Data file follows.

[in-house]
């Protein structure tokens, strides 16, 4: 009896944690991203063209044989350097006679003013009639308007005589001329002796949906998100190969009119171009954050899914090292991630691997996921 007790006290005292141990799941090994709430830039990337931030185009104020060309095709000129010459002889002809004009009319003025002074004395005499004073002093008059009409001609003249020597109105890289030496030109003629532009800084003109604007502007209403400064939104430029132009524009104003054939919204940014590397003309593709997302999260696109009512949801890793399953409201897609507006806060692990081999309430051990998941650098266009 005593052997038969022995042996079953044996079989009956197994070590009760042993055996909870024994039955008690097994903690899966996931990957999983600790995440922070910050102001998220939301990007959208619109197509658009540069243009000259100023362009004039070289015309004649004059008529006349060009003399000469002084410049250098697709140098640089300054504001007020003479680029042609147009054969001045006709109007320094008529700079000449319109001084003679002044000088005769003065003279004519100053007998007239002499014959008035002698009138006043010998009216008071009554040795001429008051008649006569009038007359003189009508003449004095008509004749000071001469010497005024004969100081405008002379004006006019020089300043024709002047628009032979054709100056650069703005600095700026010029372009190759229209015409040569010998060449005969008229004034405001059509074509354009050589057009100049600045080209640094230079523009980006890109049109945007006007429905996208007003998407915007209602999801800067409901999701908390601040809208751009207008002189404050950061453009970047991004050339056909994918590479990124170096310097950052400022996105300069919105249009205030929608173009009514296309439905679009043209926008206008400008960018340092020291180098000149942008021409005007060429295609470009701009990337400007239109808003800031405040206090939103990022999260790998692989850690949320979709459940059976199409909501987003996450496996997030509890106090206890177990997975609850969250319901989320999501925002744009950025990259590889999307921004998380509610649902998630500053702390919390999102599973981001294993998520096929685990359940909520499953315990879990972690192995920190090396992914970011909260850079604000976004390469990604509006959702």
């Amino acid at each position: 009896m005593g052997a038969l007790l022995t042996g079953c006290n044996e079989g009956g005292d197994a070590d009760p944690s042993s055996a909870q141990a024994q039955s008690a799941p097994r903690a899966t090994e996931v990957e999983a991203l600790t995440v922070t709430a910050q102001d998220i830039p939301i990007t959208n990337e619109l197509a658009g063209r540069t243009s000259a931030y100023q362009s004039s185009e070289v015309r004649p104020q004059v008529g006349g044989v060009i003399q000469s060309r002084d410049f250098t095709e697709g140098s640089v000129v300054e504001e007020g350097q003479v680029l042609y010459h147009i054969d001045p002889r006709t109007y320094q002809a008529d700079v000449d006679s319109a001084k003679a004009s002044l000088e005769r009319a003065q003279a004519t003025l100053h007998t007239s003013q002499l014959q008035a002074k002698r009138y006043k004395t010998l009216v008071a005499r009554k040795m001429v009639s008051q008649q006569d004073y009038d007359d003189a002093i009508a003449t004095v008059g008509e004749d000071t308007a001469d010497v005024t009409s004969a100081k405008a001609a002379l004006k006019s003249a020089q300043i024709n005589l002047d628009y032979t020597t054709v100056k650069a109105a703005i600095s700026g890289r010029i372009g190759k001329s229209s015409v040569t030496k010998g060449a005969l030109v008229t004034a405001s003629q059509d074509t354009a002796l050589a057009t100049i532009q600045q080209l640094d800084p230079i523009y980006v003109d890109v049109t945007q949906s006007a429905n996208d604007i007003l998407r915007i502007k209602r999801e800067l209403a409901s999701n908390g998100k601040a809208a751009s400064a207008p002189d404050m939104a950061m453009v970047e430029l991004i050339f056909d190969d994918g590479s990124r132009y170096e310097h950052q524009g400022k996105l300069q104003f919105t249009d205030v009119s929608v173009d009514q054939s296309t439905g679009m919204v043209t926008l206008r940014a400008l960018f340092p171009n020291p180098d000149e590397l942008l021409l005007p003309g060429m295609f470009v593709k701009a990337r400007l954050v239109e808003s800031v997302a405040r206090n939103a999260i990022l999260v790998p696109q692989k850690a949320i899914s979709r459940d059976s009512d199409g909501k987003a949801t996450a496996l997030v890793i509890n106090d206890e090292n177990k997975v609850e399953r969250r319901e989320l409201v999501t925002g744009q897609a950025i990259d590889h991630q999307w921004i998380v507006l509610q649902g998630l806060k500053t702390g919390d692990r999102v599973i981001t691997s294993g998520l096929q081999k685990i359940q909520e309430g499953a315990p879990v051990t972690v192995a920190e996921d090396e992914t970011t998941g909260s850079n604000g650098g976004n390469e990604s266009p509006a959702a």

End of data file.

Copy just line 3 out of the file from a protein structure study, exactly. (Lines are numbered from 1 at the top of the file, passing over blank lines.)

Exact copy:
């Amino acid at each position: 009896m005593g052997a038969l007790l022995t042996g079953c006290n044996e079989g009956g005292d197994a070590d009760p944690s042993s055996a909870q141990a024994q039955s008690a799941p097994r903690a899966t090994e996931v990957e999983a991203l600790t995440v922070t709430a910050q102001d998220i830039p939301i990007t959208n990337e619109l197509a658009g063209r540069t243009s000259a931030y100023q362009s004039s185009e070289v015309r004649p104020q004059v008529g006349g044989v060009i003399q000469s060309r002084d410049f250098t095709e697709g140098s640089v000129v300054e504001e007020g350097q003479v680029l042609y010459h147009i054969d001045p002889r006709t109007y320094q002809a008529d700079v000449d006679s319109a001084k003679a004009s002044l000088e005769r009319a003065q003279a004519t003025l100053h007998t007239s003013q002499l014959q008035a002074k002698r009138y006043k004395t010998l009216v008071a005499r009554k040795m001429v009639s008051q008649q006569d004073y009038d007359d003189a002093i009508a003449t004095v008059g008509e004749d000071t308007a001469d010497v005024t009409s004969a100081k405008a001609a002379l004006k006019s003249a020089q300043i024709n005589l002047d628009y032979t020597t054709v100056k650069a109105a703005i600095s700026g890289r010029i372009g190759k001329s229209s015409v040569t030496k010998g060449a005969l030109v008229t004034a405001s003629q059509d074509t354009a002796l050589a057009t100049i532009q600045q080209l640094d800084p230079i523009y980006v003109d890109v049109t945007q949906s006007a429905n996208d604007i007003l998407r915007i502007k209602r999801e800067l209403a409901s999701n908390g998100k601040a809208a751009s400064a207008p002189d404050m939104a950061m453009v970047e430029l991004i050339f056909d190969d994918g590479s990124r132009y170096e310097h950052q524009g400022k996105l300069q104003f919105t249009d205030v009119s929608v173009d009514q054939s296309t439905g679009m919204v043209t926008l206008r940014a400008l960018f340092p171009n020291p180098d000149e590397l942008l021409l005007p003309g060429m295609f470009v593709k701009a990337r400007l954050v239109e808003s800031v997302a405040r206090n939103a999260i990022l999260v790998p696109q692989k850690a949320i899914s979709r459940d059976s009512d199409g909501k987003a949801t996450a496996l997030v890793i509890n106090d206890e090292n177990k997975v609850e399953r969250r319901e989320l409201v999501t925002g744009q897609a950025i990259d590889h991630q999307w921004i998380v507006l509610q649902g998630l806060k500053t702390g919390d692990r999102v599973i981001t691997s294993g998520l096929q081999k685990i359940q909520e309430g499953a315990p879990v051990t972690v192995a920190e996921d090396e992914t970011t998941g909260s850079n604000g650098g976004n390469e990604s266009p509006a959702a």